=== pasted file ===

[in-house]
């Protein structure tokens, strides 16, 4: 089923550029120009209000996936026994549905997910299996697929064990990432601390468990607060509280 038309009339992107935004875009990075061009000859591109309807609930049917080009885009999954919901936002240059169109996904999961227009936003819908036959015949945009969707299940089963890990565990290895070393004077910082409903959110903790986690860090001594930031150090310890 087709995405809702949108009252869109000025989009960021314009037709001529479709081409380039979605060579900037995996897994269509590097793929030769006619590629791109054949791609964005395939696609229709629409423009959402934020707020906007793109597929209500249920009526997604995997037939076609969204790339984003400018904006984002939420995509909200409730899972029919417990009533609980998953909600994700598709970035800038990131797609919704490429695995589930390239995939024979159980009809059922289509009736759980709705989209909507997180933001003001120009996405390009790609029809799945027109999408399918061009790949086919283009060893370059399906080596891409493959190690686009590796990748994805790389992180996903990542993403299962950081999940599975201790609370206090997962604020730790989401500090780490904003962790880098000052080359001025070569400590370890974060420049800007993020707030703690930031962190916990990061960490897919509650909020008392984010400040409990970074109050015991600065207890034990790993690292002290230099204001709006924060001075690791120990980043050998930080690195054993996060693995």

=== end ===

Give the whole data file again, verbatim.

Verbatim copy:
[in-house]
């Protein structure tokens, strides 16, 4: 089923550029120009209000996936026994549905997910299996697929064990990432601390468990607060509280 038309009339992107935004875009990075061009000859591109309807609930049917080009885009999954919901936002240059169109996904999961227009936003819908036959015949945009969707299940089963890990565990290895070393004077910082409903959110903790986690860090001594930031150090310890 087709995405809702949108009252869109000025989009960021314009037709001529479709081409380039979605060579900037995996897994269509590097793929030769006619590629791109054949791609964005395939696609229709629409423009959402934020707020906007793109597929209500249920009526997604995997037939076609969204790339984003400018904006984002939420995509909200409730899972029919417990009533609980998953909600994700598709970035800038990131797609919704490429695995589930390239995939024979159980009809059922289509009736759980709705989209909507997180933001003001120009996405390009790609029809799945027109999408399918061009790949086919283009060893370059399906080596891409493959190690686009590796990748994805790389992180996903990542993403299962950081999940599975201790609370206090997962604020730790989401500090780490904003962790880098000052080359001025070569400590370890974060420049800007993020707030703690930031962190916990990061960490897919509650909020008392984010400040409990970074109050015991600065207890034990790993690292002290230099204001709006924060001075690791120990980043050998930080690195054993996060693995």